Let's start with a disclaimer that could also be a subtitle for this article: Please don't read this while driving. And I'm not kidding!
One of the subjects we regularly discuss with nonprofits and small businesses is the increasing importance of mobile optimization in reference to engagement with volunteers, donors, clients and the wider community.
Just in time for Memorial Day weekend, we are gifted with a study on distracted driving that is especially disconcerting. As smartphone use is on the rise, their use while driving has also grown.
A just released survey conducted by AT&T found that about 7-in-10 people engage in smartphone activities while driving. If you are like me, your assumption might be that this is mainly texting and mainly youth. But like me, you would be wrong. This telephone survey was conducted by Braund Research on 2,067 individuals between ages 16 and 65 who drive at least once a day and who own a smartphone.
Texting is still the most prevalent behind-the-wheel activity with 61% saying they text while driving. But just consider this range of other smartphone activities.
Reading and Responding to Email: This continues to be a prevalent activity with 33% admitting to reading and/or responding to emails. Sorry but, if you need me that badly, you can call. After all, I do have a phone. However, email is now number three behind . . .
Social Media: perhaps the most surprising to me was that nearly 4-in-10 smartphone users tap into social media while driving. Facebook tops the list, with 27% of those polled using the Facebook app while driving. About 14% said they're on Twitter behind the wheel, with 30 percent of these individuals saying they post to Twitter while driving “all the time”. Instagram ties with Twitter at 14% (that is posting to Instagram – not just taking a picture), and Snapchat is fourth at 11%. Interestingly, 22% of those using social networks while behind the wheel self-diagnose themselves as doing so out of addiction.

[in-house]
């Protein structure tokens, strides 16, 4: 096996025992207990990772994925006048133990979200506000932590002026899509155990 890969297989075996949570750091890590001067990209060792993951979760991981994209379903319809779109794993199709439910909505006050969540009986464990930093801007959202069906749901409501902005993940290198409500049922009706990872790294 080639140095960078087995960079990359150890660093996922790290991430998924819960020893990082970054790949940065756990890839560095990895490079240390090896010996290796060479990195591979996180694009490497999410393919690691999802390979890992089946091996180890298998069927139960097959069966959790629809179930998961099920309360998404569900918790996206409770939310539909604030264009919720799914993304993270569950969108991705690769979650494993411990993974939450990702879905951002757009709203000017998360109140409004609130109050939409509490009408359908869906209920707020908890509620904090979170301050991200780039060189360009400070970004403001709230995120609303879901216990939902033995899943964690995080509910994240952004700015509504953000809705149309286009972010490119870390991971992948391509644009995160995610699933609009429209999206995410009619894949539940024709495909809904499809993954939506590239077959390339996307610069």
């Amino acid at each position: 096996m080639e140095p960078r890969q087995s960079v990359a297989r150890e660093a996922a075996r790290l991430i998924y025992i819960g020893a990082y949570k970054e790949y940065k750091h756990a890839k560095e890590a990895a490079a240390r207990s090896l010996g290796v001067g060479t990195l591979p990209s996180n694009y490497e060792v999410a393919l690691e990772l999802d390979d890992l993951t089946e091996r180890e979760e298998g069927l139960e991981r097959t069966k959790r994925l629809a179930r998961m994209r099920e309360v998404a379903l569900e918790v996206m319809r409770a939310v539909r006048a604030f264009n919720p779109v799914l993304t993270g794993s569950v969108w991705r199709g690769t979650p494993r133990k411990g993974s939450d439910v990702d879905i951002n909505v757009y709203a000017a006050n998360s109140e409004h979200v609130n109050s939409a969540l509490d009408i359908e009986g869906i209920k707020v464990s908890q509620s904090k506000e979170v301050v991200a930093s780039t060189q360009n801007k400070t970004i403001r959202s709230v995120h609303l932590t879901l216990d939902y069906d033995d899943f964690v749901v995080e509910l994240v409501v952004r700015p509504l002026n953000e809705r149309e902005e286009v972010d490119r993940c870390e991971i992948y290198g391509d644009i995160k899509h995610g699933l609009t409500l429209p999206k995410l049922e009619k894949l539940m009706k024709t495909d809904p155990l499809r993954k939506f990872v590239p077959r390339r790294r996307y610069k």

Internet Browsing: 28% of those polled said they surf the net while driving. Talk about shark infested waters.
Selfies and Photos: 17% say they snap a selfie/photo while driving. This actually surprised me a little less considering the selfie craze. However, just out of curiosity, I experimented simulating this while sitting behind the wheel of a car standing still with the ignition off. The idea of doing this while driving in traffic is just plain scary.
Video (that’s right . . . video): Fully 12% (that’s almost 250 people out of this small sample) have shot a video while driving. And do they think it’s dangerous. Nooooo. 27% of those who have shot video while driving think they can do it safely. And, in a New York Times interview, Lori Lee (AT&T’s senior executive vice president for global marketing) said that “One in 10 say they do video chat while driving. I don’t even have words for that.’”
Neither do I, except to say: “Don’t do that”. After all, these are called smartphones. Let’s hope the drivers smarten up a little. Otherwise, those driverless cars are going to seem more and more like a transportation priority.